UEFA and FIFA are a parody, but we expect better from our domestic footballing bigwigs

There’s always been something sinister about the thought of a European Super League. You get the feeling that the idea is the kind of thing floated around in Uefa’s headquarters / lead-plated bunker / lair by a lot of men who are at best slimy and corrupt, and at worst literally evil.

Bringing together the best teams in European football to play a competition together is a great idea. It’s also a money-spinning one. And it already exists – the Champions League. And we all love it, it’s true.

Yet today, when the Premier League’s biggest behemoths met together in secret, reportedly to talk about the European Super League, and how England’s biggest clubs could, presumably, make money out of it.

But at a time when Leicester City are top of the league, Tottenham Hotspur – who weren’t included in today’s alleged talks – could go top with a win tonight, and with Manchester City, Arsenal, Manchester United, Liverpool and Chelsea all struggling to varying degrees, the idea of making European competition into a members’ club cabal with entry strictly via invitation only seems to flatten the notion that football is about competition rather than money.

With this Premier League season one of the most open seasons ever, and with small teams all over Europe looking to get into the mid-week inter-national action, talking about this now looks impolite if not an utterly brazen money-grabbing ploy.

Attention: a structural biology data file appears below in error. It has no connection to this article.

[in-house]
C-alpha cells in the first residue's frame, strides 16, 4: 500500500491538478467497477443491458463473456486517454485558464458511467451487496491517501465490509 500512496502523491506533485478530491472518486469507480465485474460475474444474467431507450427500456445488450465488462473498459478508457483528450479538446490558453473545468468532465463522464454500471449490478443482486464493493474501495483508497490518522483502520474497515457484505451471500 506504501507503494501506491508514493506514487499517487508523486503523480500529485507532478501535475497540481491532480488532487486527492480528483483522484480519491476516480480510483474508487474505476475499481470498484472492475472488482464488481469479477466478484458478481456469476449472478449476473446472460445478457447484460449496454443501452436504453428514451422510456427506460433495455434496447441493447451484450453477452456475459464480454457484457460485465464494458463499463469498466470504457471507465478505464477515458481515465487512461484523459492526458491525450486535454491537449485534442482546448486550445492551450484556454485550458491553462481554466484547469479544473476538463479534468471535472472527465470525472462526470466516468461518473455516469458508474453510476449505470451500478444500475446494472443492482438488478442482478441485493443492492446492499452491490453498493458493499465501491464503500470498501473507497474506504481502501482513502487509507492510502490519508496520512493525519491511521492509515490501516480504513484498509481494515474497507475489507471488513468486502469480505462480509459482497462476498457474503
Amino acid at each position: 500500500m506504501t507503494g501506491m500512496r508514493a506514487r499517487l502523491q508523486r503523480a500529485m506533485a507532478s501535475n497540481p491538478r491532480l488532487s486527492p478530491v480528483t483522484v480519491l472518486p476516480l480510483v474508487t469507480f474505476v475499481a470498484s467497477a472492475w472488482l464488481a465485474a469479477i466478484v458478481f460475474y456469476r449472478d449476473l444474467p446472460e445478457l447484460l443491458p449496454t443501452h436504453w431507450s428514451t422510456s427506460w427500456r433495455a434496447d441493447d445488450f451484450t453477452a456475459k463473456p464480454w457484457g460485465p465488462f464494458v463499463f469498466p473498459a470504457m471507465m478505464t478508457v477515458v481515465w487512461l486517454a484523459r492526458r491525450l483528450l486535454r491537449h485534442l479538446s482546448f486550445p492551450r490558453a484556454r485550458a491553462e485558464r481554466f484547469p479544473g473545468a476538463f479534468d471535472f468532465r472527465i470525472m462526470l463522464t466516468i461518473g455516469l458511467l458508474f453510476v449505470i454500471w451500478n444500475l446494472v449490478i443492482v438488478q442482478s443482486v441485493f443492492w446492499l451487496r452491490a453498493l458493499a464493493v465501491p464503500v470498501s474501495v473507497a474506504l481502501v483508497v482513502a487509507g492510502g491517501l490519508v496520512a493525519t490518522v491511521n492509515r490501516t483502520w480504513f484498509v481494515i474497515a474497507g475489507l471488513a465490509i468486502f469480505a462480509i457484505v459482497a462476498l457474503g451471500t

Caen, Nice, Nantes and Rennes from Ligue 1 and Mainz and Hertha Berlin from the Bundesliga are all hugely unfancied teams who are within striking distance of a Champions League spot for next season. Leicester City look to be a certainty to be in the Champions League next season, and even West Ham United aren’t too far away from a spot.

This is the first season in footballing history that a Milan club is not involved in either the Champions League / European Cup, the Europa League / UEFA Cup / Fairs Cup or the Cup Winners’ Cup. But that’s the nature of competition and squarely the fault of those clubs. It’s not something to lament.

Perhaps the idea of a European Super League may have at least made vague competitive sense five or ten years ago, but to bring it up now is as brazen as it gets. All-out evil is kind of what we expect from international footballing admin, but we expect better from our domestic footballing overlords.